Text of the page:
What was advertised in a colonial American newspaper 250 years ago today?
“LOST … A GREEN SILK UMBRELLA.”
An advertisement offering a reward for the return of a lost “GREEN SILK UMBRELLA” appeared in the April 18, 1770, edition of the Georgia Gazette. It ran at the bottom of the first column of the second page. Unfortunately, a portion of the advertisement is missing from the digital image available via Readex’s America’s Historical Newspapers database.
Yet consulting another digital resource, Clarence: Newspaper Holdings of the American Antiquarian Society, makes clear that Readex faithfully captured an image of the April 18 edition in its extant status in the archive. According to the American Antiquarian Society, “Clarence is named in honor of Clarence S. Brigham (1877-1963), a man pivotal in the building of the AAS newspaper collection. Brigham began his service to AAS in 1980 as its librarian and retired in 1959 as its director.” Brigham is well known among scholars of early American print culture for his monumental History and Bibliography of American Newspapers, 1690-1820 (1947).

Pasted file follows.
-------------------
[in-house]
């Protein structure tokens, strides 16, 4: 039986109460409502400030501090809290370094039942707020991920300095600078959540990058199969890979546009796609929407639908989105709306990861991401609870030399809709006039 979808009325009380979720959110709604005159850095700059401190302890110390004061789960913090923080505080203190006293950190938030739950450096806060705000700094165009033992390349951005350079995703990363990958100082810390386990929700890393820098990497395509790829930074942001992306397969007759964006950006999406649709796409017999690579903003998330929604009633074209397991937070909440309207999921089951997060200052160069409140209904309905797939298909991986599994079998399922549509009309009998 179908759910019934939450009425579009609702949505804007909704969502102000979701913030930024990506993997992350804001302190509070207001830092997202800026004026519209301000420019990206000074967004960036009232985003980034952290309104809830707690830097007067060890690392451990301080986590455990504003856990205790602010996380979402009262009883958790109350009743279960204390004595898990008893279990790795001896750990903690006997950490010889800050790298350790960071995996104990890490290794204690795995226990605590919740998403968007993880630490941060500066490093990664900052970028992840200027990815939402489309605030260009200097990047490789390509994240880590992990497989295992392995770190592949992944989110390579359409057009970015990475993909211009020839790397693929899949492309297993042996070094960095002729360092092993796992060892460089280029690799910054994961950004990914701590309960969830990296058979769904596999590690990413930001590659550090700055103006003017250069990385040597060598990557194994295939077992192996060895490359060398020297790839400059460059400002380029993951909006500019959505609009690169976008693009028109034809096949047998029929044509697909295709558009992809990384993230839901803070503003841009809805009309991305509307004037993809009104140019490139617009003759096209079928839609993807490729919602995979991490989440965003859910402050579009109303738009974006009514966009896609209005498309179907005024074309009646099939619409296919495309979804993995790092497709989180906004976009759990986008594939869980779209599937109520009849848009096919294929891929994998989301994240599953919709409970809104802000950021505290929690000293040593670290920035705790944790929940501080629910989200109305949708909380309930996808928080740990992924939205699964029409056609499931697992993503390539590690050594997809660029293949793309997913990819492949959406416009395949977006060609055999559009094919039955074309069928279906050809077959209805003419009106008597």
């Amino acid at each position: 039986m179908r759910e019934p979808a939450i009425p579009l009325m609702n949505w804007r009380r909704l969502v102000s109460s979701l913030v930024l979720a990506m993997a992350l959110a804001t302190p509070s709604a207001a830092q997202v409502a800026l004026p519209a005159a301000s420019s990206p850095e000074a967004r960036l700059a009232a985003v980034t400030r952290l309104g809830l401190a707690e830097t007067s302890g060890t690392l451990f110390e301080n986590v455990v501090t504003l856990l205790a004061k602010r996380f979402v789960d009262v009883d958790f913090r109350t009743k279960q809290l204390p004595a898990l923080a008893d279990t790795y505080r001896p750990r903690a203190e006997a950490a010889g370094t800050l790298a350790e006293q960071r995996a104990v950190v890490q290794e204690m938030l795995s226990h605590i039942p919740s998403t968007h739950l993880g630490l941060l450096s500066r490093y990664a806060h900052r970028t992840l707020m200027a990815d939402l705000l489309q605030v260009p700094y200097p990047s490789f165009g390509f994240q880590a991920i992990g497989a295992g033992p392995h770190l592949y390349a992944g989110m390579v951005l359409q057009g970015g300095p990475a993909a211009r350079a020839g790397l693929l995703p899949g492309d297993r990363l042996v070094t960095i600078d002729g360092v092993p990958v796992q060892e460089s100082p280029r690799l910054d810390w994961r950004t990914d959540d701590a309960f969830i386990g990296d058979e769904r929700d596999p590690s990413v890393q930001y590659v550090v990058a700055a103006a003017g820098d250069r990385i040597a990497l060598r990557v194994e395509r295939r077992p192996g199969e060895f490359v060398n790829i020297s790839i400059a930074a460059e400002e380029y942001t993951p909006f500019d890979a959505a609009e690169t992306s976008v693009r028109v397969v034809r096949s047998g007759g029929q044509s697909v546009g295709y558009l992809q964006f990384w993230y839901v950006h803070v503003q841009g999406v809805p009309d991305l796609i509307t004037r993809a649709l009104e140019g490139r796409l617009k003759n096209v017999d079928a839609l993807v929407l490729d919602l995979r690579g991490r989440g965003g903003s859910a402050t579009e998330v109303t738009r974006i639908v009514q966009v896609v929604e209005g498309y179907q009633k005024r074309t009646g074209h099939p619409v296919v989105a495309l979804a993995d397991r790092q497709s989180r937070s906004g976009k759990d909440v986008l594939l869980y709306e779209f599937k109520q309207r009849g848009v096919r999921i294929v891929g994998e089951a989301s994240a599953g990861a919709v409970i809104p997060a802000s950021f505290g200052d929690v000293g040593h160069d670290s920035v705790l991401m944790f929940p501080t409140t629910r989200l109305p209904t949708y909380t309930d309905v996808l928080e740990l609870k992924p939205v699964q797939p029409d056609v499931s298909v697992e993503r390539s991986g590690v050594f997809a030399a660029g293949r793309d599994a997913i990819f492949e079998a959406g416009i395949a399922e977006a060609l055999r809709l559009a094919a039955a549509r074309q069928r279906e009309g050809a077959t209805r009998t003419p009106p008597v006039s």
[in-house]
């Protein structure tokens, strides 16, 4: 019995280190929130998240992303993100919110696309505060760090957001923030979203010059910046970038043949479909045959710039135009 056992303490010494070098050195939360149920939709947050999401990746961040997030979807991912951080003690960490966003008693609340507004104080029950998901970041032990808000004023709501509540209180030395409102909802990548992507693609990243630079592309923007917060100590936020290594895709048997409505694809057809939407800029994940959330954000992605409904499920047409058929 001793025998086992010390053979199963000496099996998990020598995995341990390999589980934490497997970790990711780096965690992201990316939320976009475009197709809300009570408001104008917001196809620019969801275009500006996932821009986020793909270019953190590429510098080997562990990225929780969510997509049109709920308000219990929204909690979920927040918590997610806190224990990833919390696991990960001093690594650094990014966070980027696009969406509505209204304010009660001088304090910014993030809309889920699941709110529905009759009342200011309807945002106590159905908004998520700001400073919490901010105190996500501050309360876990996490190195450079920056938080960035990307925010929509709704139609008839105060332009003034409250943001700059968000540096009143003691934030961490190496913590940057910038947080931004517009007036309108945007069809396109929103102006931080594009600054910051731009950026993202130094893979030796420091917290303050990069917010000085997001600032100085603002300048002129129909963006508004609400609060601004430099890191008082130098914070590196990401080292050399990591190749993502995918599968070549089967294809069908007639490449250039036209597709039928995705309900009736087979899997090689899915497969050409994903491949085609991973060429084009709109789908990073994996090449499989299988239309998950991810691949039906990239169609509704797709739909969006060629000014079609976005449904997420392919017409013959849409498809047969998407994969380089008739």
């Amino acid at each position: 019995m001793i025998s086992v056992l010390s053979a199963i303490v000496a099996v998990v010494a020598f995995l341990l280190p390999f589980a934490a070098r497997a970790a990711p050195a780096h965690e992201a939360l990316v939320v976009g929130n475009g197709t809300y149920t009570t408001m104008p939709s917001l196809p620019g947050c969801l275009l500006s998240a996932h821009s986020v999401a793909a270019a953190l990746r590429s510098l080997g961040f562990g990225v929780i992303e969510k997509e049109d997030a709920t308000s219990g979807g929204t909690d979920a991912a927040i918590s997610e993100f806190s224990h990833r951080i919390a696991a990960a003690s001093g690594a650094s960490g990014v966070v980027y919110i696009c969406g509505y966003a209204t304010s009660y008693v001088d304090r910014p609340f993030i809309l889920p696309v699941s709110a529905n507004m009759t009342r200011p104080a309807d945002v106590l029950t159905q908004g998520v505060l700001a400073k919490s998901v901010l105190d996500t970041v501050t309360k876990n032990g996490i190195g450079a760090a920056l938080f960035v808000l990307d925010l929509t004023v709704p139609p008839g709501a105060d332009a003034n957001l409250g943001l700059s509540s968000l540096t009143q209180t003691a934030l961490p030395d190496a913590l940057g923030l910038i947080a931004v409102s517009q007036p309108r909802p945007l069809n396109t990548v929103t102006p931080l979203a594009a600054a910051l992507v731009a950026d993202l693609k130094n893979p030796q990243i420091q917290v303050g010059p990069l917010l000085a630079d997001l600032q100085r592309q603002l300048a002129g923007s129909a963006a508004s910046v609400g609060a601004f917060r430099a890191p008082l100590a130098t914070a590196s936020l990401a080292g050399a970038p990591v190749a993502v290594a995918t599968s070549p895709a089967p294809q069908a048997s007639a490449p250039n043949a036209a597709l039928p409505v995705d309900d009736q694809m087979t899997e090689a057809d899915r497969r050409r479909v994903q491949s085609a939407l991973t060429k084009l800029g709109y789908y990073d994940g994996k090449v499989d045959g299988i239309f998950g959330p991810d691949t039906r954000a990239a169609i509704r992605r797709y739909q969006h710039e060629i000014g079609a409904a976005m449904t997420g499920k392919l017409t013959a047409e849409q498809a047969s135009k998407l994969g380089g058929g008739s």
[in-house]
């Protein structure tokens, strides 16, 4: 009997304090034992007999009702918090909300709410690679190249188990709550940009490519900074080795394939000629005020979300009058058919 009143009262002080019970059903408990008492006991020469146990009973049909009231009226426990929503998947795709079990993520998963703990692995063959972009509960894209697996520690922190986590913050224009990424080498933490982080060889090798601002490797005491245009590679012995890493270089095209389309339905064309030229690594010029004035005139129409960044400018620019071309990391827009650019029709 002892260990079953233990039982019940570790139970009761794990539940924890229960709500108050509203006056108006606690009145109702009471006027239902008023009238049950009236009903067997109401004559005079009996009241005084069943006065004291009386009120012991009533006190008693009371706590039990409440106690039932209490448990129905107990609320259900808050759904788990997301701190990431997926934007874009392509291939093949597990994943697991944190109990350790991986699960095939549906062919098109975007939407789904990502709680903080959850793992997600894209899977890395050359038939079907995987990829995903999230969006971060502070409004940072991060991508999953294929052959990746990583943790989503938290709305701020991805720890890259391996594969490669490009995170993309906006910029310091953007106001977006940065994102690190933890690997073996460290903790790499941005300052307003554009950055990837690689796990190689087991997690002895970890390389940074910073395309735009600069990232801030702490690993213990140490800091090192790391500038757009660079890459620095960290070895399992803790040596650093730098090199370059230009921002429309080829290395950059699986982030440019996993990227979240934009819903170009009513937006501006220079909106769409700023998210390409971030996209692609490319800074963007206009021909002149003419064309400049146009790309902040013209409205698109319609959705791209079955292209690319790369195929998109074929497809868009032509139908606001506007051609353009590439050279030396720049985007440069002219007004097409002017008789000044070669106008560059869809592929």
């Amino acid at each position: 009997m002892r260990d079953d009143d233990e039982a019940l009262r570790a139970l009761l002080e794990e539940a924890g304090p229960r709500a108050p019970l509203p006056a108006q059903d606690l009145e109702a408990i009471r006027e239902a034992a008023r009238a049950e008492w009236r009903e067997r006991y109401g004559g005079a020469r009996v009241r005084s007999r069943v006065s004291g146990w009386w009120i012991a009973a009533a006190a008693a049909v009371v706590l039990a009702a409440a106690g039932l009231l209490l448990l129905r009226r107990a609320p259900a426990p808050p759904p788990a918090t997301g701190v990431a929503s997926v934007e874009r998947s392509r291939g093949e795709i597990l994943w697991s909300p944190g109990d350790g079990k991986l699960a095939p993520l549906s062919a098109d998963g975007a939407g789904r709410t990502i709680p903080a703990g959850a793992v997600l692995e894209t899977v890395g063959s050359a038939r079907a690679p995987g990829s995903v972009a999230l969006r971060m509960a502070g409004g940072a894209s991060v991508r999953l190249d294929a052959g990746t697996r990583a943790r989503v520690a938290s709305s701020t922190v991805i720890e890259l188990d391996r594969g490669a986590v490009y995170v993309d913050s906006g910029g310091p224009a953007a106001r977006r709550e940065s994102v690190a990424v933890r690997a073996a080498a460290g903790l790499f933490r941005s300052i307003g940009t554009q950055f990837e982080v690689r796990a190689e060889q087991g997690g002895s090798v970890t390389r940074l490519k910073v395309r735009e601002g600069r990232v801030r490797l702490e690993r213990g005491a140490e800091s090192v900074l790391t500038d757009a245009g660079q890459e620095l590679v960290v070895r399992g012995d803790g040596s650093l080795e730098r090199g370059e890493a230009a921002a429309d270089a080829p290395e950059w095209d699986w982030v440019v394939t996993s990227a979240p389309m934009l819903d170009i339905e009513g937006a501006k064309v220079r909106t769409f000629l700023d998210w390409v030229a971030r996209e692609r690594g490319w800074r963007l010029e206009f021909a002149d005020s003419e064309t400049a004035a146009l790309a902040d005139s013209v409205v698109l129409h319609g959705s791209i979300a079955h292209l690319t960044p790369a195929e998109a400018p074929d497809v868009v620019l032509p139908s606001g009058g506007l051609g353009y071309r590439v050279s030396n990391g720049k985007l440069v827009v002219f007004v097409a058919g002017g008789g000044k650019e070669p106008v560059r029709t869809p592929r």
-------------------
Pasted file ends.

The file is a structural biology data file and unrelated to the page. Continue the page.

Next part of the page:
The Clarence database appropriately provides detailed information about the newspapers in the collections at AAS. It does not, however, provide digital images. The AAS and Readex partnered to create America’s Historical Newspapers. Although Readex also worked with other research libraries to produce its database, the calendars in Clarence and America’s Historical Newspapers indicate that the digital images in the latter come from original sources at the AAS. Although Brigham’s bibliography reports that the Georgia Gazette continued publication until 1776, the AAS has issues only through May 23, 1770. Compare the calendar from Clarence to the calendar from America’s Historical Newspapers. They match, indicating that the images of the Georgia Gazette in Readex’s database did indeed come from the originals in the collections at the AAS. For further confirmation, note the status of the issues at the AAS. Those denoted with a blue box are “whole” according to the legend, while those denoted with a red box are “damaged.” All of the digital images missing the bottom of the page in America’s Historical Newspapers correspond to damaged newspapers at the AAS.
Close examination of the digital images on their own suggest that they are accurate renderings of the originals in the archive, but working back and forth between the two digital resources confirms that is the case and tells a more complete story of the sources available to historians and other scholars.